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section and place postage on the postcard.

 

Next, write the cache name (and number for geocaching.com lookup??), date of creation/visit, and name. Leave plenty of room on the back. Maybe even divide the back into sections.

 

The next person to visit the cache would pick up the card (as well as their trade of any items), fill in their name, home city/state/country, and date. When that person visits the next cache, write the name of the cache and date in their section and leave it.

 

The last person to find the card and fills out the information with their name and info, would then drop it in the mail.

 

Hopefully the recipient could scan in the postcard and post it somewhere on the web.

 

At the very least, for those getting their kids involved with them on the geocache hunts, it'd be a great fun to see where their post cards travelled. icon_smile.gif

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Guest salmonsister

Another idea for a free or cheesy trinket to exchange is refrigerator magnets from regional businesses or ones picked up at conferences. I seem to have an oversupply, and they let someone know where you came from when you leave it in the cache or could remind someone of the area they visited.

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quote:
Originally posted by zeta:

section and place postage on the postcard.

 

Next, write the cache name (and number for geocaching.com lookup??), date of creation/visit, and name. Leave plenty of room on the back. Maybe even divide the back into sections.

 

The next person to visit the cache would pick up the card (as well as their trade of any items), fill in their name, home city/state/country, and date. When that person visits the next cache, write the name of the cache and date in their section and leave it.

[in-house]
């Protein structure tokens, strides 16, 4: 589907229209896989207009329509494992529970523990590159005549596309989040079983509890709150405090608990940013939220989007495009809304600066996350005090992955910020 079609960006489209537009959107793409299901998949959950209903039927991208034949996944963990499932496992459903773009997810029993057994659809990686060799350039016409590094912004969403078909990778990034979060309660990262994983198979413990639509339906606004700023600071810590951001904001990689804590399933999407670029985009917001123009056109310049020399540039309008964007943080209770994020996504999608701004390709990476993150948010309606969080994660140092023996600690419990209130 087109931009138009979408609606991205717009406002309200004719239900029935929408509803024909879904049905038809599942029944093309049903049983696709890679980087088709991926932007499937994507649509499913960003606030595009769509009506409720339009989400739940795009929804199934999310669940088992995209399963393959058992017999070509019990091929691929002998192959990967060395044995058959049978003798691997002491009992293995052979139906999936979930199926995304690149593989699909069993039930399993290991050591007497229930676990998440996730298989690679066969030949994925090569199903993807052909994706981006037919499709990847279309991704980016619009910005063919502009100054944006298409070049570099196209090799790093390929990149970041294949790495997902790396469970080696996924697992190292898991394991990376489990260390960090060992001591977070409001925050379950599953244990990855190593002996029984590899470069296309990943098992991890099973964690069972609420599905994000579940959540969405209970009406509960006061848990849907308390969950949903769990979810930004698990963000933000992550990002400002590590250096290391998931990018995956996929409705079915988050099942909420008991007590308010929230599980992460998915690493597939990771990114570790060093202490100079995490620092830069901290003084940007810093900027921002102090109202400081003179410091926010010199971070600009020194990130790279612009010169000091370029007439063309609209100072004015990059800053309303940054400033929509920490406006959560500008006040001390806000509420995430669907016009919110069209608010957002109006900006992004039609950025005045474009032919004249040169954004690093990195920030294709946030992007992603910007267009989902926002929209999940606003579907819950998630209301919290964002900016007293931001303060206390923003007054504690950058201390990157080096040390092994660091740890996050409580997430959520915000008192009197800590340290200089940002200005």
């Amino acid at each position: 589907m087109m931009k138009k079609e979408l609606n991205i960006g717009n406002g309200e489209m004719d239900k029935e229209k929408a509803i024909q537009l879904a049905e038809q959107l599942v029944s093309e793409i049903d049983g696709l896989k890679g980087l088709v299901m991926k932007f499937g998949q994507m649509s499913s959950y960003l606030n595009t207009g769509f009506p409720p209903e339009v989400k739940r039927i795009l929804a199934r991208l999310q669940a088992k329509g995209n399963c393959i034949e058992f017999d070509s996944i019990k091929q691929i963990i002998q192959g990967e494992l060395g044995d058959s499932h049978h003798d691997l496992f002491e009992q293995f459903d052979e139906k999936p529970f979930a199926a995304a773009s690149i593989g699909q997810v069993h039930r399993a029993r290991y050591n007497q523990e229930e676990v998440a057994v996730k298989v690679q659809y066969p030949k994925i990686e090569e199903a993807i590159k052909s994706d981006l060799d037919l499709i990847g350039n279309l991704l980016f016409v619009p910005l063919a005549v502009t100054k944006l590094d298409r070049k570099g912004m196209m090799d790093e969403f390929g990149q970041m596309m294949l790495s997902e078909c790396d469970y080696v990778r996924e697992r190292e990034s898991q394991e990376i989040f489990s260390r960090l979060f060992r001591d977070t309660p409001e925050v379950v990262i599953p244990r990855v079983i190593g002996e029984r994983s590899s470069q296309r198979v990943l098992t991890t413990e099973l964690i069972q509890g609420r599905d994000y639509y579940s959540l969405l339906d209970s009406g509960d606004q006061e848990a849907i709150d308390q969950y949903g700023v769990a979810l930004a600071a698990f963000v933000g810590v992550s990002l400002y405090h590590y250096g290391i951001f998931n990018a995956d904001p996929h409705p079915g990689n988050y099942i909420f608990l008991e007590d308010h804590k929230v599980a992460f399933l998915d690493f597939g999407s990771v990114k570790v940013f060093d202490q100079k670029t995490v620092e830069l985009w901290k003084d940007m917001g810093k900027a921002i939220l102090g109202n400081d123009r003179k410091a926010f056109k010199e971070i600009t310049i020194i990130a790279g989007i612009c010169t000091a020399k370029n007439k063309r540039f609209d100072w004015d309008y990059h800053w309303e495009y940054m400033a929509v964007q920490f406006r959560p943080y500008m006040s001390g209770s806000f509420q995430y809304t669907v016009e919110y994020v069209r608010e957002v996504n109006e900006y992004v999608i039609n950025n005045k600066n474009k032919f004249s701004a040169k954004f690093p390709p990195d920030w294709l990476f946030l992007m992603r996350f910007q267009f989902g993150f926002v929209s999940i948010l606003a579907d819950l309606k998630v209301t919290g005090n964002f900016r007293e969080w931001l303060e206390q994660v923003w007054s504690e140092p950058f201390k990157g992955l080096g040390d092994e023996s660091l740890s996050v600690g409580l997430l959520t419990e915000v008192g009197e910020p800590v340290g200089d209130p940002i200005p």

The last person to find the card and fills out the information with their name and info, would then drop it in the mail.

 

Hopefully the recipient could scan in the postcard and post it somewhere on the web.

 

At the very least, for those getting their kids involved with them on the geocache hunts, it'd be a great fun to see where their post cards travelled. icon_smile.gif


 

I've thought about doing something similar with a TB. I was thinking about attaching a TB to a baggie with a camera and a spiral notebook, then see how long it would take to go somewhere and come back to me. I couldn't figure out how to make it work, though. Maybe if I asked each person to drop a pic in the baggie with the notebook, I could see how many pictures I'd collect before getting it back.

 

I don't know... it seems there are a lot of variations to how one could go about doing this... but it seems neat if there could be a moving cache attached to a TB...

 

-=Jerry A. Goodson=- W5BFF aka hydrashok407 smile.gif KoolAid Drinker smile.gif

texasgeocaching_sm.gif

"Real peace is not just the absence of conflict, it's the presence of justice" - http://www.hydrashok.com